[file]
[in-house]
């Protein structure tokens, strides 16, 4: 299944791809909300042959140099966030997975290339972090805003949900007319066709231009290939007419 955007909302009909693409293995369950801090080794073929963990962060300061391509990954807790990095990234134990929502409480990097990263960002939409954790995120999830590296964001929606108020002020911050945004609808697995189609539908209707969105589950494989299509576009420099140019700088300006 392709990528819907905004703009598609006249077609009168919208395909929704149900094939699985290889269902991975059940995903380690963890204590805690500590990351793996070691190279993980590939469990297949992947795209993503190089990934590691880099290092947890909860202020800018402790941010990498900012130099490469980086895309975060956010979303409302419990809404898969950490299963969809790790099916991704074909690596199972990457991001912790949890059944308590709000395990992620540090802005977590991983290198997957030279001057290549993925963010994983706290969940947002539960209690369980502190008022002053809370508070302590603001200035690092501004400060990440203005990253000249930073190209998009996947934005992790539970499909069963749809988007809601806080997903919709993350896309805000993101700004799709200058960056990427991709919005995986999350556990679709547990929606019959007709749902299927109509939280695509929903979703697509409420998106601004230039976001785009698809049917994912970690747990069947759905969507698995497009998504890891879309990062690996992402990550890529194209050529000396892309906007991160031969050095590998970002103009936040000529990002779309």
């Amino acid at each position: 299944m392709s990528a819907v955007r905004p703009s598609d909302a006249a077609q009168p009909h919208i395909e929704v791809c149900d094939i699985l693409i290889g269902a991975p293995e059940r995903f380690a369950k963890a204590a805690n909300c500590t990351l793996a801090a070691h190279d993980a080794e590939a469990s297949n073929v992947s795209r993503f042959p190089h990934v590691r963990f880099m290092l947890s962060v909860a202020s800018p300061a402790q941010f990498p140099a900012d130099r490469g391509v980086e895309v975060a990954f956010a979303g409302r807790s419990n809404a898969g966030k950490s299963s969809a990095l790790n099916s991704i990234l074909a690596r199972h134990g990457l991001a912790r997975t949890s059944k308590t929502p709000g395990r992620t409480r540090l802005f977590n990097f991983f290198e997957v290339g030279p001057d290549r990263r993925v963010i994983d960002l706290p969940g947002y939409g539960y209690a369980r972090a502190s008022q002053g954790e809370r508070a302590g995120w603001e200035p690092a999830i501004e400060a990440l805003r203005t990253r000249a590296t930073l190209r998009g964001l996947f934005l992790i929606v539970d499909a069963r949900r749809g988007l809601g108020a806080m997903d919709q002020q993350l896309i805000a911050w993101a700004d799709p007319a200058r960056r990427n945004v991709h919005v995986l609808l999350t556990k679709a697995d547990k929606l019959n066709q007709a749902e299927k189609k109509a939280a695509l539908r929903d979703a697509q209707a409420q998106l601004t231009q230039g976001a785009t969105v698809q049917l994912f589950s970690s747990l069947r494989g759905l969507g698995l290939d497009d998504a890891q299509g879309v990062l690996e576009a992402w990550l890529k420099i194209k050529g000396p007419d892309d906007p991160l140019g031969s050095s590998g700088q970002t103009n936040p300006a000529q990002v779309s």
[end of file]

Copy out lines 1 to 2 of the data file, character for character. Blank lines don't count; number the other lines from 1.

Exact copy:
[in-house]
């Protein structure tokens, strides 16, 4: 299944791809909300042959140099966030997975290339972090805003949900007319066709231009290939007419 955007909302009909693409293995369950801090080794073929963990962060300061391509990954807790990095990234134990929502409480990097990263960002939409954790995120999830590296964001929606108020002020911050945004609808697995189609539908209707969105589950494989299509576009420099140019700088300006 392709990528819907905004703009598609006249077609009168919208395909929704149900094939699985290889269902991975059940995903380690963890204590805690500590990351793996070691190279993980590939469990297949992947795209993503190089990934590691880099290092947890909860202020800018402790941010990498900012130099490469980086895309975060956010979303409302419990809404898969950490299963969809790790099916991704074909690596199972990457991001912790949890059944308590709000395990992620540090802005977590991983290198997957030279001057290549993925963010994983706290969940947002539960209690369980502190008022002053809370508070302590603001200035690092501004400060990440203005990253000249930073190209998009996947934005992790539970499909069963749809988007809601806080997903919709993350896309805000993101700004799709200058960056990427991709919005995986999350556990679709547990929606019959007709749902299927109509939280695509929903979703697509409420998106601004230039976001785009698809049917994912970690747990069947759905969507698995497009998504890891879309990062690996992402990550890529194209050529000396892309906007991160031969050095590998970002103009936040000529990002779309």